GUANTANAMO BAY, Cuba — A U.S. military official has rejected a clemency appeal from the lone Canadian held at Guantanamo Bay.
The Convening Authority for Military Commissions says Omar Khadr must serve the full eight-year prison term he was sentenced to last October.
Khadr’s lawyers had appealed to have the sentence cut in half, arguing improper testimony swayed the jury at his sentencing hearing.
The jury sentenced Khadr to 40 years in prison, but the terms of a pre-trial agreement limited the term to eight years.
Khadr, who was just 15 when he was captured by U.S. forces in 2002, has pleaded guilty to throwing a hand grenade that killed an American soldier.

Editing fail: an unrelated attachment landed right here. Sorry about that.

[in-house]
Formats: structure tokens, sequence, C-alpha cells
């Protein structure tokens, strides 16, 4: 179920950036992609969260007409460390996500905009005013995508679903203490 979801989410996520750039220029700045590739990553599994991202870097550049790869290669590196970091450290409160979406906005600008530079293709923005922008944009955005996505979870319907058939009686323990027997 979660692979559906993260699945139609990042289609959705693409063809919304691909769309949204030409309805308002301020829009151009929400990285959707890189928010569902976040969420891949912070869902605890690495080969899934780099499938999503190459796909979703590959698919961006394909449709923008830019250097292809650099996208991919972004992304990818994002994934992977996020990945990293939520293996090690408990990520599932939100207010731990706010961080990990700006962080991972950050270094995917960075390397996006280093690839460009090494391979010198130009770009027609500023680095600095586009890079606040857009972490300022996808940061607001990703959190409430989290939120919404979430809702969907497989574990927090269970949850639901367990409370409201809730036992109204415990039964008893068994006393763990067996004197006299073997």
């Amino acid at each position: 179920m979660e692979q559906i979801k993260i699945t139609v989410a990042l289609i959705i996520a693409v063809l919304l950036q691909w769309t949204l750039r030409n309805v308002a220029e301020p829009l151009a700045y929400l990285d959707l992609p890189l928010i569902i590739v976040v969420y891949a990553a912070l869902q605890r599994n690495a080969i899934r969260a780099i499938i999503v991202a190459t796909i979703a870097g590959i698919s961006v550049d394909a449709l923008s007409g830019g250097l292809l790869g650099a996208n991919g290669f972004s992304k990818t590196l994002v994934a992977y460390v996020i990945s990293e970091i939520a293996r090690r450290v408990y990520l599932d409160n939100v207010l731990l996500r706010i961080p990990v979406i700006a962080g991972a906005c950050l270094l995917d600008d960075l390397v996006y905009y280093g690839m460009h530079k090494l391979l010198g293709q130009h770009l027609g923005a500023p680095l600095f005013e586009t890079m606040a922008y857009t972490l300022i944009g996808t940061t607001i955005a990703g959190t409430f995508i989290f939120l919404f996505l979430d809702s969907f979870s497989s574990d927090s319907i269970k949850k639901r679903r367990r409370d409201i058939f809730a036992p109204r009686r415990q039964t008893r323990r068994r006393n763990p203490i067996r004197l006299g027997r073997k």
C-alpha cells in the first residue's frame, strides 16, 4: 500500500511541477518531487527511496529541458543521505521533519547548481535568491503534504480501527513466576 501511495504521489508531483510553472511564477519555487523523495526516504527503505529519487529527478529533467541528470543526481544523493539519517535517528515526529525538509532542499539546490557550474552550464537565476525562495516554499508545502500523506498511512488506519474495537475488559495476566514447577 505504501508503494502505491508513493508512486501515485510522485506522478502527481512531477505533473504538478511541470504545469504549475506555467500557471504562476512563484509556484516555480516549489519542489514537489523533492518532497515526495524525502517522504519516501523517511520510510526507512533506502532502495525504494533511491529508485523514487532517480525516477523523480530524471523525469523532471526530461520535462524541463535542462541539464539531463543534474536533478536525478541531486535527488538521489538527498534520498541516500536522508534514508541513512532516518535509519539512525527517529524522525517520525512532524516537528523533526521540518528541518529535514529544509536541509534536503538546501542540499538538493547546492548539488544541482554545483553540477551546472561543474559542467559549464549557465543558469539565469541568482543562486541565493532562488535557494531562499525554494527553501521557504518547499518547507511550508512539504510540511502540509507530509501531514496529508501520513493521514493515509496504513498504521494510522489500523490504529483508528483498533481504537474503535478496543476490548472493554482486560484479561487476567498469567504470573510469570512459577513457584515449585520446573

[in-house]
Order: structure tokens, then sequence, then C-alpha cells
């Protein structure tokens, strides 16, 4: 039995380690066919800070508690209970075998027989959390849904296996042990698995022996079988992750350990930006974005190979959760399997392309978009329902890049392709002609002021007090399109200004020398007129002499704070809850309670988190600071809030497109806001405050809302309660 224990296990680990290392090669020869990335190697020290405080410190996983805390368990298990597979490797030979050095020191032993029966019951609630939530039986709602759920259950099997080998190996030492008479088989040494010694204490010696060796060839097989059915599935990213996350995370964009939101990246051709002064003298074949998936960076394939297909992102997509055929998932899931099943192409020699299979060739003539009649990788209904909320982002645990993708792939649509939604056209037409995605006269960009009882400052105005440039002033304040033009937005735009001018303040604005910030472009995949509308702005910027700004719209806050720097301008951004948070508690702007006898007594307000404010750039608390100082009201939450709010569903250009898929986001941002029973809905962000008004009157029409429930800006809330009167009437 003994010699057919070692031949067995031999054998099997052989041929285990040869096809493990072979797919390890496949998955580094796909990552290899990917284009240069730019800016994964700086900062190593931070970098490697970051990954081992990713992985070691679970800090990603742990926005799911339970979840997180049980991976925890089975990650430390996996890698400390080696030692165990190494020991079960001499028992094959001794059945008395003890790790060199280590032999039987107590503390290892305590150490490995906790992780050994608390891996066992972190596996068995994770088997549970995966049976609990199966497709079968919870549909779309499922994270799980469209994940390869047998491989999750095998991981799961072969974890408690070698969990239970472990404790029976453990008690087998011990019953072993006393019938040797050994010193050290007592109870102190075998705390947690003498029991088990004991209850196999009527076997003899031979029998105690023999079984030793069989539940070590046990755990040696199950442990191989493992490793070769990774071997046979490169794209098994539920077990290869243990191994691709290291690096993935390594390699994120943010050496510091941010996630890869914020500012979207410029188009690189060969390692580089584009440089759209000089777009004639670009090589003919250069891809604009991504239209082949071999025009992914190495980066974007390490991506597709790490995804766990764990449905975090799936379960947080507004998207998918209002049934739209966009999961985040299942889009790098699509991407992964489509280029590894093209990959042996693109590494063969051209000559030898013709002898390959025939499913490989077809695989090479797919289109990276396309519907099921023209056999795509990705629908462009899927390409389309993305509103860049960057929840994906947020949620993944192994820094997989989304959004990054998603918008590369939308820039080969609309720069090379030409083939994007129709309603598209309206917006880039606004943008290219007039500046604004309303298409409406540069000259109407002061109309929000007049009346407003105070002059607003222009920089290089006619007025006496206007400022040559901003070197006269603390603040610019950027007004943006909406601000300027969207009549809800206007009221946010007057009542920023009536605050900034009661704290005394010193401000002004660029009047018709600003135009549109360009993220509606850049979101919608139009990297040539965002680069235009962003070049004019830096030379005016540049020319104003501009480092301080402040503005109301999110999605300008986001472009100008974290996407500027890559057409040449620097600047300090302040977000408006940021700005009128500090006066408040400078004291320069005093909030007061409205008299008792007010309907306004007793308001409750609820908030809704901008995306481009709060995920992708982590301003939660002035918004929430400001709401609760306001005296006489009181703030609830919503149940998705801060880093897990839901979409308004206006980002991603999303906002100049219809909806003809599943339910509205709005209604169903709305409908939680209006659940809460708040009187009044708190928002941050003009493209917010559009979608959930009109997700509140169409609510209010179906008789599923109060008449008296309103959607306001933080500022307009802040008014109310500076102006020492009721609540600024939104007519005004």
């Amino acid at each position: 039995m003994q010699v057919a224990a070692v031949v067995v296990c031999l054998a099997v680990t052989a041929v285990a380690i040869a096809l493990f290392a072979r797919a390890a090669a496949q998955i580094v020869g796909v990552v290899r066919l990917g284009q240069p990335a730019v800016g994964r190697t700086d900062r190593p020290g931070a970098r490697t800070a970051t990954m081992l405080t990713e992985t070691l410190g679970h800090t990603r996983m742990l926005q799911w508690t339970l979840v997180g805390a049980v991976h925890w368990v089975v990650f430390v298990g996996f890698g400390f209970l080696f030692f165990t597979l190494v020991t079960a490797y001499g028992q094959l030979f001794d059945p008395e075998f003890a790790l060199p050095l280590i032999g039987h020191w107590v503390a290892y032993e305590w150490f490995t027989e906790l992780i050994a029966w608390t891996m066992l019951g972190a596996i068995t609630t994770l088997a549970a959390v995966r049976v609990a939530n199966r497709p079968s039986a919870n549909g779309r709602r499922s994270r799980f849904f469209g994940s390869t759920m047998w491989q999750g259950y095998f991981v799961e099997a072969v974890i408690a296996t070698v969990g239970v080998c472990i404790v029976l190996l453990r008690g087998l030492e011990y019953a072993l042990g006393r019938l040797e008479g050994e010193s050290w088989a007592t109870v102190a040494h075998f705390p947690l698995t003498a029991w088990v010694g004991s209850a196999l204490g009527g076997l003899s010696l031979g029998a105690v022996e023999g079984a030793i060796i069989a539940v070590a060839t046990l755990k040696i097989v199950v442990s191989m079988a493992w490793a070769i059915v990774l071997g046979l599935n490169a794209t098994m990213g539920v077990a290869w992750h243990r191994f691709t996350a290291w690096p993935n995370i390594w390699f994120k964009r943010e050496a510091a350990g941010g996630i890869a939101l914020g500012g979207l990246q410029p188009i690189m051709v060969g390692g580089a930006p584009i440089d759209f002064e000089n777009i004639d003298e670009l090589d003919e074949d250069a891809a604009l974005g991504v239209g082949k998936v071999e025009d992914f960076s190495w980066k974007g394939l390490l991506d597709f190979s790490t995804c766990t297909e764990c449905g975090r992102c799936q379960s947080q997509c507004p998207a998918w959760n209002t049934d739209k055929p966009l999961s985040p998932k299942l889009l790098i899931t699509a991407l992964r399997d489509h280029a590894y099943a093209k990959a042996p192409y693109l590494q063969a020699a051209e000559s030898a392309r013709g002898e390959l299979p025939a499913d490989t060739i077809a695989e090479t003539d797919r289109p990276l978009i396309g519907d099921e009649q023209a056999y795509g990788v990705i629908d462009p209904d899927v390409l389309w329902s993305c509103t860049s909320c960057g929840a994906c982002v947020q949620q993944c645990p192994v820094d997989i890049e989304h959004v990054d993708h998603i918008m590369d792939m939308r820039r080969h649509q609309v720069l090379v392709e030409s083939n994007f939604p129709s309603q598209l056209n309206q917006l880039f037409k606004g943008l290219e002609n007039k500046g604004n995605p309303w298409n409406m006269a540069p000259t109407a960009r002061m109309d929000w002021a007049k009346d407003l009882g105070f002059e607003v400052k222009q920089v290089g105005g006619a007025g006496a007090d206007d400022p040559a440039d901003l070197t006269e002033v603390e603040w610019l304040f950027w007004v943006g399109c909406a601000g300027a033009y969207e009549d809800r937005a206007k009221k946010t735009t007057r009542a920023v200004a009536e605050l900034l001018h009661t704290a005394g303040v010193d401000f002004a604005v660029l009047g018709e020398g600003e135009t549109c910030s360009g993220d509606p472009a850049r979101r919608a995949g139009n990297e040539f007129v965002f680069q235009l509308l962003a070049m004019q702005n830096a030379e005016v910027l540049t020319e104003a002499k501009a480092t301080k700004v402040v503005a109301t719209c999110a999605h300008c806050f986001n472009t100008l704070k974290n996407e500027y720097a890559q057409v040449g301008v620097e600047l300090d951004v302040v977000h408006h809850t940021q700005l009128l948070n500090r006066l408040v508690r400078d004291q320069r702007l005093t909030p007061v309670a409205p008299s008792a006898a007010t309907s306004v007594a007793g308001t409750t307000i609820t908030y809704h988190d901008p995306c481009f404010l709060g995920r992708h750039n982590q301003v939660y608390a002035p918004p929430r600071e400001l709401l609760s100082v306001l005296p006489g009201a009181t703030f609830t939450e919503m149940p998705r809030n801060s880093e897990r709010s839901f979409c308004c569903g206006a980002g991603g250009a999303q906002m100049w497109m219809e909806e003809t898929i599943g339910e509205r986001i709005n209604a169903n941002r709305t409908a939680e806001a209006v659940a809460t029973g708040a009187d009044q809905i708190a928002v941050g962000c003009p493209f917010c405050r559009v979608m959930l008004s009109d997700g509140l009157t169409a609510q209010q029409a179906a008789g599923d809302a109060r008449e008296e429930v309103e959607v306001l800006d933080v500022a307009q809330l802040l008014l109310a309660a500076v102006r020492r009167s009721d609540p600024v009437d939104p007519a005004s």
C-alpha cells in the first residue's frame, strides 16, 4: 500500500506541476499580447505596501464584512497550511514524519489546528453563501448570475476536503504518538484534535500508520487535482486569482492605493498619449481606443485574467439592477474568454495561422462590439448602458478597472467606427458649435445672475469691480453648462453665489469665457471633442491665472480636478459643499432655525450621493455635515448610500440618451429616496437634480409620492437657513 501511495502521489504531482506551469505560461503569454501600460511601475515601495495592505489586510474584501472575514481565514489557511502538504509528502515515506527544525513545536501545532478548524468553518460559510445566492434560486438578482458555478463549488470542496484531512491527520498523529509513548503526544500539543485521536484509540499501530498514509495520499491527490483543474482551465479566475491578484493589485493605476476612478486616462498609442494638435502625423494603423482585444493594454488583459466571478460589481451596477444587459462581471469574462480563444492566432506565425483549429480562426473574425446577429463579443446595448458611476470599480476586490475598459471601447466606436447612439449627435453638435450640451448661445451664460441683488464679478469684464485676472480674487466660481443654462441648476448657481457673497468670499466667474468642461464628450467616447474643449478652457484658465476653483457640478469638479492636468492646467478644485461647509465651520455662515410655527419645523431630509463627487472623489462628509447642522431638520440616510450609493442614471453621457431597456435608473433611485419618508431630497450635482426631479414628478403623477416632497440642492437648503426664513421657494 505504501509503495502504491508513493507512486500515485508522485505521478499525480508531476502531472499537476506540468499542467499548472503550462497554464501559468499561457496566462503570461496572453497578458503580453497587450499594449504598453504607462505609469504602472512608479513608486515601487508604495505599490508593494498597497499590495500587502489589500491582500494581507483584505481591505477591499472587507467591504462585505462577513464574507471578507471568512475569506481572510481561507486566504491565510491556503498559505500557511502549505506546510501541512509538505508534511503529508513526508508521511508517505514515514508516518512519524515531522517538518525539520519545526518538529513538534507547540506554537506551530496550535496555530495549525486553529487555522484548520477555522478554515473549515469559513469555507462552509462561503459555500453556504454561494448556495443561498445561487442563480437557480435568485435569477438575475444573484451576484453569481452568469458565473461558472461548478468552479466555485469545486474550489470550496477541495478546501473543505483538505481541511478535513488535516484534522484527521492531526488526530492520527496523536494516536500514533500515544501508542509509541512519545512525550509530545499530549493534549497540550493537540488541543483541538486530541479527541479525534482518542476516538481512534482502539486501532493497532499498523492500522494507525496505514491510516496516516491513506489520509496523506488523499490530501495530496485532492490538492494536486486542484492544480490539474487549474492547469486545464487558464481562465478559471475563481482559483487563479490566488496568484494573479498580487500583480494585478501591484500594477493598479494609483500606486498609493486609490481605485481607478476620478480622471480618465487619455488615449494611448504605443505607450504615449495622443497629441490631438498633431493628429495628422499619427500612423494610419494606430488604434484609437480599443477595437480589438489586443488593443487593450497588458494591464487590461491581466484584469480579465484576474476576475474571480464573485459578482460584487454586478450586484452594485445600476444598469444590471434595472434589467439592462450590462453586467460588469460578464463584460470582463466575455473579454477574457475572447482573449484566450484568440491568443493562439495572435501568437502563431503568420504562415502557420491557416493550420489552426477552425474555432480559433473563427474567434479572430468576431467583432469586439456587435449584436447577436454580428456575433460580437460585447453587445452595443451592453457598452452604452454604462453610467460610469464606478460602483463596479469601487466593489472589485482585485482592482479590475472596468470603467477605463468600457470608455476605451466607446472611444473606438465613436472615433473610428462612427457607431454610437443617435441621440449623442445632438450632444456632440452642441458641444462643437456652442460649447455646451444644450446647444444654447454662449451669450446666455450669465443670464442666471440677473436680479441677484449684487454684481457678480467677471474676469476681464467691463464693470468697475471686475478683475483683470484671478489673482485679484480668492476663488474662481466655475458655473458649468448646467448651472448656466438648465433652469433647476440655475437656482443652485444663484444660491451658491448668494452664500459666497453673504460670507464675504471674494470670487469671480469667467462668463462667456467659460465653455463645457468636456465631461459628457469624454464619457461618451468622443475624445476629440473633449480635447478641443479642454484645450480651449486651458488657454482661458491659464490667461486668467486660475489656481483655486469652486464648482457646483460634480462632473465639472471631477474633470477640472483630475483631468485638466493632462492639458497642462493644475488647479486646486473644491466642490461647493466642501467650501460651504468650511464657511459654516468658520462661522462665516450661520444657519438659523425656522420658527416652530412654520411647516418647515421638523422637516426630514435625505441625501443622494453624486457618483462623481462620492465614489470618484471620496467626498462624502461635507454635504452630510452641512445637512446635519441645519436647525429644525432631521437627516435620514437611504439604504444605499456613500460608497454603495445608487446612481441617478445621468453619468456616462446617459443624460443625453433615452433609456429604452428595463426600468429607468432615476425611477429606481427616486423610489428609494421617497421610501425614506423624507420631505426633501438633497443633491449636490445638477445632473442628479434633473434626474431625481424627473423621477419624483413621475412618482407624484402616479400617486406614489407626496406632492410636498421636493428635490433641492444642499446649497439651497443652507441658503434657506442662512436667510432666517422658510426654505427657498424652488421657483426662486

Khadr has spent the past nine years behind bars at the controversial U.S. naval base and is slated to be transferred to a Canadian prison this year.
One of Khadr’s pentagon-appointed lawyers said the rejection of the clemency application marks the final chapter in the complex military commission case.
“While we are disappointed that Omar did not receive clemency, we are confident that the convening authority carefully considered all defence submissions prior to final action,” Lt. Col. John Jackson said. “Omar continues to be focused on the future, his education and repatriation to Canada.”